I’ve made a mistake. I’ve made a mistake and this is the public admission of my error. No, I don’t have to publish this, but I want people to know that I’m not afraid of being wrong.
The last thing a professional wants to do is pass on incorrect information, and it seems I’ve done so. In a 2010 blog post, The new royalty, I explained that in centuries past, it was royalty who set the fashion, now, movie stars and musicians are key influencers.
In that post (now edited), I give the examples of kings’ conditions that cued historical clothing: Henry VIII was said to have gout which moved him to wear non-restricting footwear, thus dictating the shoes of Tudor times, and prematurely bald Louis XIII of France introduced men’s wigs to the world.
I made an assumption that Edward VIII, the Duke of Windsor upon abdication, was the originator of the Windsor knot. It made a tremendous amount of sense to me that the Duke, a small man, would wear a knot that took up more tie so it could graze the waistband of his high-waisted trouser, but it turns out that it was his father, George V, who (may have) originated the Windsor. But as I dig deeper, I’m finding information that refutes the George V theory. Looking at photos of George, he opted for silk cravats tied into four-in-hand knots – a traditional British necktie knot. So if George and Edward didn’t wear the Windsor knot, where did it come from?
I belong to a professional costume group and we’ve been discussing his topic. One of the costumers says, “Suzy Menkes in her book, The Windsor Style, says the Duke of Windsor had his neckties made by Hawes and Curtis, who always used a very thick lining.” (Hawes and Curtis is an old tailor shop favoured by royalty on London’s Jermyn Street.) The thick tie was too much for the multi-step full Windsor knot, so the Duke tied a four-in-hand knot. Though he didn’t wear it, he’s synonymous with the Windsor knot.
Another costume designer believes the knot may have originated in the U.S. when the Duke visited in the 1930s. In their attempt to emulate the stylish Duke, the Americans, in much thinner ties, took extra steps to create a wider tie knot, and with the help of the U.S. media, this knot was dubbed the Windsor knot.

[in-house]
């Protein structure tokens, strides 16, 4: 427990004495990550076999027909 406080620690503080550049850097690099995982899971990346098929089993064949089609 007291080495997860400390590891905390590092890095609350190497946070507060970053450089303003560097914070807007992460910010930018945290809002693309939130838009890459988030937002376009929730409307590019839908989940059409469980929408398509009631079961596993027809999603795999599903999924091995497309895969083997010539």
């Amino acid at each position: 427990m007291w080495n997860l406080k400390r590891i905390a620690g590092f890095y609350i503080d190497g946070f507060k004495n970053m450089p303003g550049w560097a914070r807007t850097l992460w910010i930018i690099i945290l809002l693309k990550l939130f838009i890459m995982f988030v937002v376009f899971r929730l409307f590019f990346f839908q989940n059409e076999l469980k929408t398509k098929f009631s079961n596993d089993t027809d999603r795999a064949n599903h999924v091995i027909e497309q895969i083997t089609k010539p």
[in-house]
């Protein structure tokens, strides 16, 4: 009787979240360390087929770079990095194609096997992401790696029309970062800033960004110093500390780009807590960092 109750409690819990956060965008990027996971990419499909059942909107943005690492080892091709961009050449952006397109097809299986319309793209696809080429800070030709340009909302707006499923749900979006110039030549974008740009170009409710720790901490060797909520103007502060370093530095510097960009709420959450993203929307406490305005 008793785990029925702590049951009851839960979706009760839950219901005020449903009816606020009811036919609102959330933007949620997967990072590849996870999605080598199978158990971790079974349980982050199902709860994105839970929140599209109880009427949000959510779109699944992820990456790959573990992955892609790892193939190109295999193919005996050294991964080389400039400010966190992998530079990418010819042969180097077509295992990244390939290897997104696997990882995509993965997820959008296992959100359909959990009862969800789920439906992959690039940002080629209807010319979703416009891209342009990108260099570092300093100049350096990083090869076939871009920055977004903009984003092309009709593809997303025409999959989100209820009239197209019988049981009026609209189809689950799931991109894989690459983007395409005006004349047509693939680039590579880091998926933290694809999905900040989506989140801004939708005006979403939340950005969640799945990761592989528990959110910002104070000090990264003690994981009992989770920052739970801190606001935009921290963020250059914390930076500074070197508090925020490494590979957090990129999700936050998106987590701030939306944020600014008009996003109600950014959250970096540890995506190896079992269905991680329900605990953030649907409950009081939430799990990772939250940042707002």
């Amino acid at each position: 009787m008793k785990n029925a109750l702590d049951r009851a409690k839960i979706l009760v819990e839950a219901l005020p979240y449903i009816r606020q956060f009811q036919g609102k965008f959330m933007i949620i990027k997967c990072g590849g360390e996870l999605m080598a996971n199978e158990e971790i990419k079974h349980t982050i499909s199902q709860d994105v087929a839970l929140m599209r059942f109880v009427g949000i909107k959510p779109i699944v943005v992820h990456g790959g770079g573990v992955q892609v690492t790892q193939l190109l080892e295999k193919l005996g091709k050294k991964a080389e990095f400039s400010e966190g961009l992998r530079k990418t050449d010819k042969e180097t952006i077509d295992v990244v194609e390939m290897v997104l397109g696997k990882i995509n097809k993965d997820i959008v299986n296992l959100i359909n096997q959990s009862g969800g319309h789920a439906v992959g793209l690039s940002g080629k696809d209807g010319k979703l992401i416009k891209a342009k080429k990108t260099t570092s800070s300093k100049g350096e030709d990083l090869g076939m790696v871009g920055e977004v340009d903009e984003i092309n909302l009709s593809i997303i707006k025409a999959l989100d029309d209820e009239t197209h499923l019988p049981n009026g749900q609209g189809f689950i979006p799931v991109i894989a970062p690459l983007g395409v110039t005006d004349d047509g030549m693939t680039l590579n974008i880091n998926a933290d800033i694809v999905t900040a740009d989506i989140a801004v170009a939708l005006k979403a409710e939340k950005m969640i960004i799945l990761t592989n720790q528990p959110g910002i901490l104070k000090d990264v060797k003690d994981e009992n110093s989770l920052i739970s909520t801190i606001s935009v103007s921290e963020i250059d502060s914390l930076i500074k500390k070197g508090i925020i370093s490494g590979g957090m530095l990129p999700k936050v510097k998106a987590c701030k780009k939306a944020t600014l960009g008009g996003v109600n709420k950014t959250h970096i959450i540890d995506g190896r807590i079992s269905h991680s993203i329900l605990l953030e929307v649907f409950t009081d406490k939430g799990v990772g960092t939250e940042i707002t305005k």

Interestingly, the Canadian Armed Forces has adopted this knot. My military contact sent me the Armed Forces regulations handbook, in which chapter 2, section 2 explains dress. Two tie knots are allowed in the Canadian military: the four-in-hand and the Windsor knot. The funny thing is, the illustration of the Windsor knot in the handbook looks like a half Windsor knot, not a full Windsor.
The more I find out about this knot, the more confused I am. Perhaps this argument is simply a matter of semantics.
Further reading: The Mystery of the Windsor Tie Knot Revealed
In our culture, people have a deep fear of being wrong. I used to be one of these people, and then as I delved further into understanding the human condition, I realized that it’s natural and inevitable that we’re going to be wrong sometimes – it’s part of what makes us human. Knowing that humans are more prone to mistakes than to flawless victories, I’m okay with being wrong and I’m willing to tell the world about my mistake.
Many of us have experience with people who love being right all of the time and will rub your face into their (self) righteousness. But what does it amount to? More stress for one thing – the chips on our shoulders can weigh us down and make us defensive. This black and white way of seeing the world as right and as wrong is, to my mind, limited, because there is so much to know, so many different perspectives, and the issues are often much more complex and require a different angle of logic.
What I’d like to leave you with is this: if we’re right all of the time, we’re not going to experience mistakes; mistakes are things we learn from. Insisting on being right keeps us from learning and growing, and a hard-headed, stuffing-opinions-down-throats style of communication rarely scores points. A dash of humility on the other hand, will.